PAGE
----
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  1. #16
    Astonishing Member Adekis's Avatar
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    Quote Originally Posted by Jody Garland View Post
    The Silver Age Origin was the first to have Arthur be a half-Atlantean and that came as late as 1959, in Adventure #260. Intersestingly, the island origin for Green Arrow was also first established around that time- the two do share an oddly similar history.

    Golden Age Aquaman was "the son of a famous oceanographer" (probably supposed to be Jacques Cousteau?) who had discovered the ruins of what he presumed to be Atlantis.
    I have no idea if this was ever intended by any writer or not, but I always kind of figured the famous oceanographer was someone like Captain Nemo. Maybe I just had Jules Verne on my mind that day though!

    What are the similarities between the Silver Age Aquaman and Green Arrow origins? I'm curious!
    "You know the deal, Metropolis. Treat people right or expect a visit from me."

  2. #17
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    Quote Originally Posted by Adekis View Post
    I have no idea if this was ever intended by any writer or not, but I always kind of figured the famous oceanographer was someone like Captain Nemo. Maybe I just had Jules Verne on my mind that day though!

    What are the similarities between the Silver Age Aquaman and Green Arrow origins? I'm curious!
    Not similarities in their origins per se...it's more a question of the timing of when they were retconned.

    Both characters started in 1941 with one origin story. Both their origins were retconned into the more iconic versions that we're all familiar with around 1959. Despite the change in origin though, the characters mostly stayed unchanged till the 70's, when they were revamped with a more serious tone (though in Aquaman's case the more radical revamp happened in the 90's). I guess on a more superficial level, they both were blond clean-shaven characters who later famously gained beards!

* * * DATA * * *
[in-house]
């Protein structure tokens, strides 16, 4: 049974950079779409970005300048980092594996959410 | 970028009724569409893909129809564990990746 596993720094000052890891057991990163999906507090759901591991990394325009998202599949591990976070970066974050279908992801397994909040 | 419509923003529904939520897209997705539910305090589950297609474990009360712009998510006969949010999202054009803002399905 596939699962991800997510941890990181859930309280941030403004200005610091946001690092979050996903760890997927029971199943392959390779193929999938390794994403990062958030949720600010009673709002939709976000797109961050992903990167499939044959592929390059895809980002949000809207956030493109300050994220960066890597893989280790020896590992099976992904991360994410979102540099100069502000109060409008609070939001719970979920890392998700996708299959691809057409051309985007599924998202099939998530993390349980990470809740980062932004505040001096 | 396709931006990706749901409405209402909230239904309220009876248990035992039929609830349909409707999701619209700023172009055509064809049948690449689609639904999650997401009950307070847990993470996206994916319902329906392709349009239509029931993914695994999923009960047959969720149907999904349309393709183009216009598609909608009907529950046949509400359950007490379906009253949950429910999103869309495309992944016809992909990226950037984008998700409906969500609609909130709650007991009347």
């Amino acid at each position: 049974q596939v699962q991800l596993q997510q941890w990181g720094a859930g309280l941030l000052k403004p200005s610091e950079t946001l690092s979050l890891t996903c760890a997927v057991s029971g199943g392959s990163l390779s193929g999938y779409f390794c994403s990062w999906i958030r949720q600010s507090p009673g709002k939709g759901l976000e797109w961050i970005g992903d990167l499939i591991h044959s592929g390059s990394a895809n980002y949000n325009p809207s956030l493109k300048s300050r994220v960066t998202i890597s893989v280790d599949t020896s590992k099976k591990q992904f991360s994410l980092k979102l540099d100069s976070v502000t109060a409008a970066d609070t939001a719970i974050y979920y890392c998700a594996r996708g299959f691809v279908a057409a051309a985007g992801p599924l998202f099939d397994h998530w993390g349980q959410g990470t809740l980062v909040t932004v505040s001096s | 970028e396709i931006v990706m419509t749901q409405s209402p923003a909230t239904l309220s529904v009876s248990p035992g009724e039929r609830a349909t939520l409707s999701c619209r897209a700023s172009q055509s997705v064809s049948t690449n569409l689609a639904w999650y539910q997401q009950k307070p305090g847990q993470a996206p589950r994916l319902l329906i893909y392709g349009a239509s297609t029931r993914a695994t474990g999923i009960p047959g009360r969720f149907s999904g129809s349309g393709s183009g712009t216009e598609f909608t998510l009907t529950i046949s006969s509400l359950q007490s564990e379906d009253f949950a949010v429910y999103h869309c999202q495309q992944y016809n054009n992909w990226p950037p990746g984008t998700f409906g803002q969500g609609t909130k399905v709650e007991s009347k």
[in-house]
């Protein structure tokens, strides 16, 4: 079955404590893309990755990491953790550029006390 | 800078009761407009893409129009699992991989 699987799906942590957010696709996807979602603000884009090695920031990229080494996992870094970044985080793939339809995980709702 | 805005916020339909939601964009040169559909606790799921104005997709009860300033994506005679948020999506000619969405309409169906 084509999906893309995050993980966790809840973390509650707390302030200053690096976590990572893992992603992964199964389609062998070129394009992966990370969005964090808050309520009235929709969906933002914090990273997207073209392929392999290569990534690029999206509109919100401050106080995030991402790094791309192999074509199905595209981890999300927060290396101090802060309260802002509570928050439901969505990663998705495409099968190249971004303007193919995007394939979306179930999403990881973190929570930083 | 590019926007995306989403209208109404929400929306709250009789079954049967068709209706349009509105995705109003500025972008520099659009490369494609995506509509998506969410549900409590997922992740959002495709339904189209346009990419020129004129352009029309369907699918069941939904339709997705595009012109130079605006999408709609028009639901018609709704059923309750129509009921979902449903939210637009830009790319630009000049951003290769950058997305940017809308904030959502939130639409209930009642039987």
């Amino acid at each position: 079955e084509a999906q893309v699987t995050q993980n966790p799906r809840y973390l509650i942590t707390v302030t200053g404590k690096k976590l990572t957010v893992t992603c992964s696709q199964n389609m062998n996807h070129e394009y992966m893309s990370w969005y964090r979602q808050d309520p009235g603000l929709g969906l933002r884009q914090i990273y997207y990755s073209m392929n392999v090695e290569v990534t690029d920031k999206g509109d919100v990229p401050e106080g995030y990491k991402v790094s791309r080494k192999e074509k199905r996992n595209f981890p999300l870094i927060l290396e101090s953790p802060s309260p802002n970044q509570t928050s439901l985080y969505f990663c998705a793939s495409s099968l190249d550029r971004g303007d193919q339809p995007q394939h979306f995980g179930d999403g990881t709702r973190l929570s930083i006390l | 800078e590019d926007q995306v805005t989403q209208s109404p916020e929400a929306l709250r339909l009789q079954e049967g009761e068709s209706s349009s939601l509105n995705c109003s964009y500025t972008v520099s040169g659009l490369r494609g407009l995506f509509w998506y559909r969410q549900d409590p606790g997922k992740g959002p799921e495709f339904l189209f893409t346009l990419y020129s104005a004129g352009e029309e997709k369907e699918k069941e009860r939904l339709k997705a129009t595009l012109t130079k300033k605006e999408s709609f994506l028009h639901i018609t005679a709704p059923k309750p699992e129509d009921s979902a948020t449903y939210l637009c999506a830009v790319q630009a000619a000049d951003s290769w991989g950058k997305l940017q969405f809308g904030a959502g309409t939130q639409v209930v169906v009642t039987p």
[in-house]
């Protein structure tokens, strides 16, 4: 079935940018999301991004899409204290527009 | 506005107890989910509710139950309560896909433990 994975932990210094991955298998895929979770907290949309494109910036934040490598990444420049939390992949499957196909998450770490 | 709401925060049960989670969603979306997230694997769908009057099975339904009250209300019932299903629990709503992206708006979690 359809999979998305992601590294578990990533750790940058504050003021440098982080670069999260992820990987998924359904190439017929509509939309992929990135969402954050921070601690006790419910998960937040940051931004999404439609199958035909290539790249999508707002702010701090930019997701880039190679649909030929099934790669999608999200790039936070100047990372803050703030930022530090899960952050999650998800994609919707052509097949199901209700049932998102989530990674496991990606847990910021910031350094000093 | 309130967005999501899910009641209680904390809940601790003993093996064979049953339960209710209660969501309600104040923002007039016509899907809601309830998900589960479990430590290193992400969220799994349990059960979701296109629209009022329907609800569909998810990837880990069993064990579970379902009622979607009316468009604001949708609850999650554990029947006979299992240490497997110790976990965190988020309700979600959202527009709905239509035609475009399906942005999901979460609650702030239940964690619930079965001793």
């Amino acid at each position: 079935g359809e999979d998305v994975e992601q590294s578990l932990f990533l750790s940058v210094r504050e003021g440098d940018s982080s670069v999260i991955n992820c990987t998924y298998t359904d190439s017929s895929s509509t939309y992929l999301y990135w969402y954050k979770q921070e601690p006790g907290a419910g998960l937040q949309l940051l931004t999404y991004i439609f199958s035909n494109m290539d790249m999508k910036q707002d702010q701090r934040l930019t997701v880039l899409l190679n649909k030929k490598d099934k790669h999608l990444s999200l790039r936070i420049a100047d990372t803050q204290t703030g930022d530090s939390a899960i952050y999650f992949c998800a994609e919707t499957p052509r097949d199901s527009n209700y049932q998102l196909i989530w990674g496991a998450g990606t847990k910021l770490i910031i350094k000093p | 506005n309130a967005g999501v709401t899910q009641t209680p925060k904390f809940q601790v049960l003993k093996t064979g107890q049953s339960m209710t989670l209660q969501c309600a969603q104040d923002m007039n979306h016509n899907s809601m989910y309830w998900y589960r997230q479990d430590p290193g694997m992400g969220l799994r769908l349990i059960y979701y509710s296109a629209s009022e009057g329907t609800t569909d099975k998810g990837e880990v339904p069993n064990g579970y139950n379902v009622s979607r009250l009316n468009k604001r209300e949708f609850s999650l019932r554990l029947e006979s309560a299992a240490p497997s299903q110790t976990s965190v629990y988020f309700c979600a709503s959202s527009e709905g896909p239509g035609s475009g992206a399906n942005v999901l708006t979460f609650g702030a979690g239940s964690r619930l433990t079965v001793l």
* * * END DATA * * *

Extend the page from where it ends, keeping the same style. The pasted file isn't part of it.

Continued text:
3. #18
    Extraordinary Member Gaastra's Avatar
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    Namor first appeared in 1939 and may have been created in late 1938; Aquaman first appeared in November 1941.

    Yup. Namor first showed up in this comic before marvel comics issue 1.

    [IMG][/IMG]

    when they were revamped with a more serious tone
    And then superfriends came along.
    Last edited by Gaastra; 01-12-2022 at 05:52 AM.

  4. #19
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    Quote Originally Posted by bat39 View Post
    I guess on a more superficial level, they both were blond clean-shaven characters who later famously gained beards!
    It's interesting that all three super-heroes Mort Weisinger co-created for MORE FUN COMICS were blond jocks--Green Arrow, Aquaman and Johnny Quick--so unlike Mort himself.

    I suggest that there's a 1940s Aquaman, a 1950s Aquaman and a 1960s Aquaman--which are all different. The stories in MORE FUN COMICS and then ADVENTURE COMICS only ran about 6 pages in length, so that never left a lot of room for character development or plot. And keeping it simple and not overloading the feature with too much back story suited that length. He was just a good guy in the water.

    With Ramona Fradon becoming the regular artist in 1951, the change in the Sea King is visual at first. As she becomes more comfortable in her distinctive style, Aquaman emerges as a bright, sunny character and not the dour mysteryman of the sea that he used to be. He looks like a fun fellow and that gives his adventures a greater sense of fun. While Topo, the new secret origin and Aqualad all will come later, I'd argue that this change in the art produces a new iteration of the character.